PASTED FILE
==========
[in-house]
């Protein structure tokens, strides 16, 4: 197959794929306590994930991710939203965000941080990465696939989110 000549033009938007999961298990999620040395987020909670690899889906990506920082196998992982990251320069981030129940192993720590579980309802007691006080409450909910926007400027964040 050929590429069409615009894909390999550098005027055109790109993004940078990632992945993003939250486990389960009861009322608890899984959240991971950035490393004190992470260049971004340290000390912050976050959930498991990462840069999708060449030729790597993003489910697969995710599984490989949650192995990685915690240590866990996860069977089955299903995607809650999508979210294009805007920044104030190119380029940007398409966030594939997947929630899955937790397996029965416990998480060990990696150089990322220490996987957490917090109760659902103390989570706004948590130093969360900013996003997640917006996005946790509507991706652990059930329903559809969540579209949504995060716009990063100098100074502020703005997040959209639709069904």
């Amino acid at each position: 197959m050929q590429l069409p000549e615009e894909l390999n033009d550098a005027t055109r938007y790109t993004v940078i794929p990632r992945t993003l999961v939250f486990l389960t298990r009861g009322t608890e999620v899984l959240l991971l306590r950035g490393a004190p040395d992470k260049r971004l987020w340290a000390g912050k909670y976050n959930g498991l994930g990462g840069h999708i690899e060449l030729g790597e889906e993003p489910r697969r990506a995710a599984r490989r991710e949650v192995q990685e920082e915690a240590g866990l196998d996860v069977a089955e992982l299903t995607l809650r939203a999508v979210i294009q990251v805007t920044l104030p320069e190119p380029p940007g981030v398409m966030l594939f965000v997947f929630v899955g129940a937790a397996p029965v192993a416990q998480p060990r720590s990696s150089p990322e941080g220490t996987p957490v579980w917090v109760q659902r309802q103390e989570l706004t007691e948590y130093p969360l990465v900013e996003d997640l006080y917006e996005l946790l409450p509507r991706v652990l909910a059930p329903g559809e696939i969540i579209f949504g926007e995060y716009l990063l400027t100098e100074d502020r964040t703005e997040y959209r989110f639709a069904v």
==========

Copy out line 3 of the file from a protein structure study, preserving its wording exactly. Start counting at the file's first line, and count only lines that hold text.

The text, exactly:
């Amino acid at each position: 197959m050929q590429l069409p000549e615009e894909l390999n033009d550098a005027t055109r938007y790109t993004v940078i794929p990632r992945t993003l999961v939250f486990l389960t298990r009861g009322t608890e999620v899984l959240l991971l306590r950035g490393a004190p040395d992470k260049r971004l987020w340290a000390g912050k909670y976050n959930g498991l994930g990462g840069h999708i690899e060449l030729g790597e889906e993003p489910r697969r990506a995710a599984r490989r991710e949650v192995q990685e920082e915690a240590g866990l196998d996860v069977a089955e992982l299903t995607l809650r939203a999508v979210i294009q990251v805007t920044l104030p320069e190119p380029p940007g981030v398409m966030l594939f965000v997947f929630v899955g129940a937790a397996p029965v192993a416990q998480p060990r720590s990696s150089p990322e941080g220490t996987p957490v579980w917090v109760q659902r309802q103390e989570l706004t007691e948590y130093p969360l990465v900013e996003d997640l006080y917006e996005l946790l409450p509507r991706v652990l909910a059930p329903g559809e696939i969540i579209f949504g926007e995060y716009l990063l400027t100098e100074d502020r964040t703005e997040y959209r989110f639709a069904v």